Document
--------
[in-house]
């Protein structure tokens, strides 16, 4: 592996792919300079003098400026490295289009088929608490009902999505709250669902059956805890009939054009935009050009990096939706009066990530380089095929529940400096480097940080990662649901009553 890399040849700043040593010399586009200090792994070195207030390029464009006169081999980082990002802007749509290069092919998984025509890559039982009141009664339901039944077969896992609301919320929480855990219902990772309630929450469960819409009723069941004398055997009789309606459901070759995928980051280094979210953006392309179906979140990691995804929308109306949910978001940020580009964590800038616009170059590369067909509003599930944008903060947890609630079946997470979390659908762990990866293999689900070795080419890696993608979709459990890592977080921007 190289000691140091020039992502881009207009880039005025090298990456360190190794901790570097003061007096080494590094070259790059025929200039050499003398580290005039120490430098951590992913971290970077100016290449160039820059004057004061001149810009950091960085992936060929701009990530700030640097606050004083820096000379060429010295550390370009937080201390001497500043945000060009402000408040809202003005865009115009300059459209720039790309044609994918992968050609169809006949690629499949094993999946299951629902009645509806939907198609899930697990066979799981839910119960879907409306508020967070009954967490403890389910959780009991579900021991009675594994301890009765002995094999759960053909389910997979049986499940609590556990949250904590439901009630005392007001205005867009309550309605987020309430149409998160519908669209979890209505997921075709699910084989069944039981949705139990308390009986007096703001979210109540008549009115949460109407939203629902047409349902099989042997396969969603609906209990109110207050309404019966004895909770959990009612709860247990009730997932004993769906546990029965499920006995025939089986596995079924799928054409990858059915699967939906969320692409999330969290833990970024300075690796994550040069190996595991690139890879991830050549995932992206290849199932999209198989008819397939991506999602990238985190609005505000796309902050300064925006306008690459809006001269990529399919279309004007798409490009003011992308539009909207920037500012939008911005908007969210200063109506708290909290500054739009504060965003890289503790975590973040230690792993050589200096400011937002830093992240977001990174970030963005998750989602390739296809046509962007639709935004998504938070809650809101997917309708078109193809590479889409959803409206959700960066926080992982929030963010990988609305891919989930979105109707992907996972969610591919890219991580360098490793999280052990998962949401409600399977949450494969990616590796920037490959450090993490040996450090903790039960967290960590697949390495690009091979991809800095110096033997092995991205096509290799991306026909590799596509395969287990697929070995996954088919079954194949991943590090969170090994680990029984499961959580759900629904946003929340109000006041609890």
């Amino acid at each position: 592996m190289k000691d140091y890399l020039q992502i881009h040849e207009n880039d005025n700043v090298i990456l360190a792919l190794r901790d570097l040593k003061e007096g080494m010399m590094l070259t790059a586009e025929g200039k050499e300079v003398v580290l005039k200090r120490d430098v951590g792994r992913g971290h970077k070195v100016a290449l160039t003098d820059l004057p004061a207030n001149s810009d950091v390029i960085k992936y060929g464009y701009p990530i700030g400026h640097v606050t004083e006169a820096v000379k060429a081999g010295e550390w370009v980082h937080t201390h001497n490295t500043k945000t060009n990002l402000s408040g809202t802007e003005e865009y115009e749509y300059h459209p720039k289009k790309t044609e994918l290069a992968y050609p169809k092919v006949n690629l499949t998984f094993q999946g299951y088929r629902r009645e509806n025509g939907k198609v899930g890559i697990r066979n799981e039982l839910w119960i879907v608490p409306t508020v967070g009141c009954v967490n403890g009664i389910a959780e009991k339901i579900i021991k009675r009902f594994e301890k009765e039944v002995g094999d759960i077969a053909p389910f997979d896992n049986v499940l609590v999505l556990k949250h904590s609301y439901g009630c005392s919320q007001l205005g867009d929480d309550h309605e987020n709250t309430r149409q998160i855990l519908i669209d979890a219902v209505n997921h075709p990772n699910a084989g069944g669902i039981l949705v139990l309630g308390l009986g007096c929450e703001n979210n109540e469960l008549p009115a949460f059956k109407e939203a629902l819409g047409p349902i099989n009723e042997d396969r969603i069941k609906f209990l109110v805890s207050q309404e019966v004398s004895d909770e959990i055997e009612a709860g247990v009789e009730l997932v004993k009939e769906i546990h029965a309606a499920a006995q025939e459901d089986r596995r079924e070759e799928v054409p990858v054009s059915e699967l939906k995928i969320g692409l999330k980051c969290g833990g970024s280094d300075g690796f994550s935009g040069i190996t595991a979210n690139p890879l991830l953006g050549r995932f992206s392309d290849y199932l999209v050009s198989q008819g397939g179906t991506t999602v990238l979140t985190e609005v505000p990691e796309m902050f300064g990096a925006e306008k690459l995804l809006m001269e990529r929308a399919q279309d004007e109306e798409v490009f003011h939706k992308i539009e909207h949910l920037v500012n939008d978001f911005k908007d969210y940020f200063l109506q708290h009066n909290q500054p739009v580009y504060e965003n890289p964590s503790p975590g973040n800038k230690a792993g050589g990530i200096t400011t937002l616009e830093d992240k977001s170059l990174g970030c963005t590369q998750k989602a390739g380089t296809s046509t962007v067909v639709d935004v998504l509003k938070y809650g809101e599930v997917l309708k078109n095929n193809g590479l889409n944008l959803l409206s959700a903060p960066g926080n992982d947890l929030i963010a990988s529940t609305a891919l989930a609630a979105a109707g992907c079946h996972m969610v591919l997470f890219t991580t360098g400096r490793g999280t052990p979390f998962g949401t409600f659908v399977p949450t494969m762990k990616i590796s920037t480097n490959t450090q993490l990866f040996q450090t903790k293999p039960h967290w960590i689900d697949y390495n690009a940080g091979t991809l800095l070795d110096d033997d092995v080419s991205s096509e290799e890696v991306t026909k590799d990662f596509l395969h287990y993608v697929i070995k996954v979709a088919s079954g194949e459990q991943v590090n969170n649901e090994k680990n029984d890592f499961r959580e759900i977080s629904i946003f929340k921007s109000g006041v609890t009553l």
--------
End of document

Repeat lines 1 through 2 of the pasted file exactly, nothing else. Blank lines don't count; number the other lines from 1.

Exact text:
[in-house]
């Protein structure tokens, strides 16, 4: 592996792919300079003098400026490295289009088929608490009902999505709250669902059956805890009939054009935009050009990096939706009066990530380089095929529940400096480097940080990662649901009553 890399040849700043040593010399586009200090792994070195207030390029464009006169081999980082990002802007749509290069092919998984025509890559039982009141009664339901039944077969896992609301919320929480855990219902990772309630929450469960819409009723069941004398055997009789309606459901070759995928980051280094979210953006392309179906979140990691995804929308109306949910978001940020580009964590800038616009170059590369067909509003599930944008903060947890609630079946997470979390659908762990990866293999689900070795080419890696993608979709459990890592977080921007 190289000691140091020039992502881009207009880039005025090298990456360190190794901790570097003061007096080494590094070259790059025929200039050499003398580290005039120490430098951590992913971290970077100016290449160039820059004057004061001149810009950091960085992936060929701009990530700030640097606050004083820096000379060429010295550390370009937080201390001497500043945000060009402000408040809202003005865009115009300059459209720039790309044609994918992968050609169809006949690629499949094993999946299951629902009645509806939907198609899930697990066979799981839910119960879907409306508020967070009954967490403890389910959780009991579900021991009675594994301890009765002995094999759960053909389910997979049986499940609590556990949250904590439901009630005392007001205005867009309550309605987020309430149409998160519908669209979890209505997921075709699910084989069944039981949705139990308390009986007096703001979210109540008549009115949460109407939203629902047409349902099989042997396969969603609906209990109110207050309404019966004895909770959990009612709860247990009730997932004993769906546990029965499920006995025939089986596995079924799928054409990858059915699967939906969320692409999330969290833990970024300075690796994550040069190996595991690139890879991830050549995932992206290849199932999209198989008819397939991506999602990238985190609005505000796309902050300064925006306008690459809006001269990529399919279309004007798409490009003011992308539009909207920037500012939008911005908007969210200063109506708290909290500054739009504060965003890289503790975590973040230690792993050589200096400011937002830093992240977001990174970030963005998750989602390739296809046509962007639709935004998504938070809650809101997917309708078109193809590479889409959803409206959700960066926080992982929030963010990988609305891919989930979105109707992907996972969610591919890219991580360098490793999280052990998962949401409600399977949450494969990616590796920037490959450090993490040996450090903790039960967290960590697949390495690009091979991809800095110096033997092995991205096509290799991306026909590799596509395969287990697929070995996954088919079954194949991943590090969170090994680990029984499961959580759900629904946003929340109000006041609890």